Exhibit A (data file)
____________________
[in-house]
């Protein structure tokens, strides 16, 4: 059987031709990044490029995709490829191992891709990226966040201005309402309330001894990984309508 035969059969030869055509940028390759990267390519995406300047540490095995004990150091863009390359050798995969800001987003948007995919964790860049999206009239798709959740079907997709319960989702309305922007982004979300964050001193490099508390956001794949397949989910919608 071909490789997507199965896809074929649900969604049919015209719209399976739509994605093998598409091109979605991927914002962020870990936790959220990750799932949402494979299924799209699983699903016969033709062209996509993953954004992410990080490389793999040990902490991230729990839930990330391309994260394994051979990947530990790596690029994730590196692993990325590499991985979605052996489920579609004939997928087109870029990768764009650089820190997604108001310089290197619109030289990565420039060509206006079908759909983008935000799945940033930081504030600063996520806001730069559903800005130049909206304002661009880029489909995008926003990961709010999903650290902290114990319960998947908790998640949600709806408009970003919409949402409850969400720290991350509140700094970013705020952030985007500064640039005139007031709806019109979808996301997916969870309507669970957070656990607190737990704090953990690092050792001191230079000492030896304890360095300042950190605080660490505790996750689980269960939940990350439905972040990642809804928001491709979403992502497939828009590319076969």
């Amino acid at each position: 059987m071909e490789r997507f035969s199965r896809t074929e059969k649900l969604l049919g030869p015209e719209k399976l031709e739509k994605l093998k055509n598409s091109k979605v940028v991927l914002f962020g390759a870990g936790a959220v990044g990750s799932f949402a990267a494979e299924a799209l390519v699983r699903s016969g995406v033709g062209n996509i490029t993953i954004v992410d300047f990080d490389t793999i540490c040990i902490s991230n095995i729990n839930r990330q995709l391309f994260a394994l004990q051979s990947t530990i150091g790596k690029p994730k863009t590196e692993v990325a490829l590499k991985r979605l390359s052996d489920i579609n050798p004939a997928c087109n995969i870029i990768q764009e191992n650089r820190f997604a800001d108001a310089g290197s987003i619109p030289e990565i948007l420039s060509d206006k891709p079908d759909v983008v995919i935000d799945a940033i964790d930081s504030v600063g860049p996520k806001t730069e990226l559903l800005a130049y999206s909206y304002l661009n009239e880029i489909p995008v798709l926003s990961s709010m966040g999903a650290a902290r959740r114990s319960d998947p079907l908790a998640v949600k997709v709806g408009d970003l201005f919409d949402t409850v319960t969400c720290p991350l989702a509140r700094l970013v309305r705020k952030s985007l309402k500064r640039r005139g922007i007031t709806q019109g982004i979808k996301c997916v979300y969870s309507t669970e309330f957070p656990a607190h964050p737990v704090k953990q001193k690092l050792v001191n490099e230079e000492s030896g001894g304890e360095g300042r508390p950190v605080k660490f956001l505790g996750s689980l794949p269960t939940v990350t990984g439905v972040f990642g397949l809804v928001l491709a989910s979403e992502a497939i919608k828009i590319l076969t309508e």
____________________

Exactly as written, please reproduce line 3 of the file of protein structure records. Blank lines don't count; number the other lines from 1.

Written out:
């Amino acid at each position: 059987m071909e490789r997507f035969s199965r896809t074929e059969k649900l969604l049919g030869p015209e719209k399976l031709e739509k994605l093998k055509n598409s091109k979605v940028v991927l914002f962020g390759a870990g936790a959220v990044g990750s799932f949402a990267a494979e299924a799209l390519v699983r699903s016969g995406v033709g062209n996509i490029t993953i954004v992410d300047f990080d490389t793999i540490c040990i902490s991230n095995i729990n839930r990330q995709l391309f994260a394994l004990q051979s990947t530990i150091g790596k690029p994730k863009t590196e692993v990325a490829l590499k991985r979605l390359s052996d489920i579609n050798p004939a997928c087109n995969i870029i990768q764009e191992n650089r820190f997604a800001d108001a310089g290197s987003i619109p030289e990565i948007l420039s060509d206006k891709p079908d759909v983008v995919i935000d799945a940033i964790d930081s504030v600063g860049p996520k806001t730069e990226l559903l800005a130049y999206s909206y304002l661009n009239e880029i489909p995008v798709l926003s990961s709010m966040g999903a650290a902290r959740r114990s319960d998947p079907l908790a998640v949600k997709v709806g408009d970003l201005f919409d949402t409850v319960t969400c720290p991350l989702a509140r700094l970013v309305r705020k952030s985007l309402k500064r640039r005139g922007i007031t709806q019109g982004i979808k996301c997916v979300y969870s309507t669970e309330f957070p656990a607190h964050p737990v704090k953990q001193k690092l050792v001191n490099e230079e000492s030896g001894g304890e360095g300042r508390p950190v605080k660490f956001l505790g996750s689980l794949p269960t939940v990350t990984g439905v972040f990642g397949l809804v928001l491709a989910s979403e992502a497939i919608k828009i590319l076969t309508e």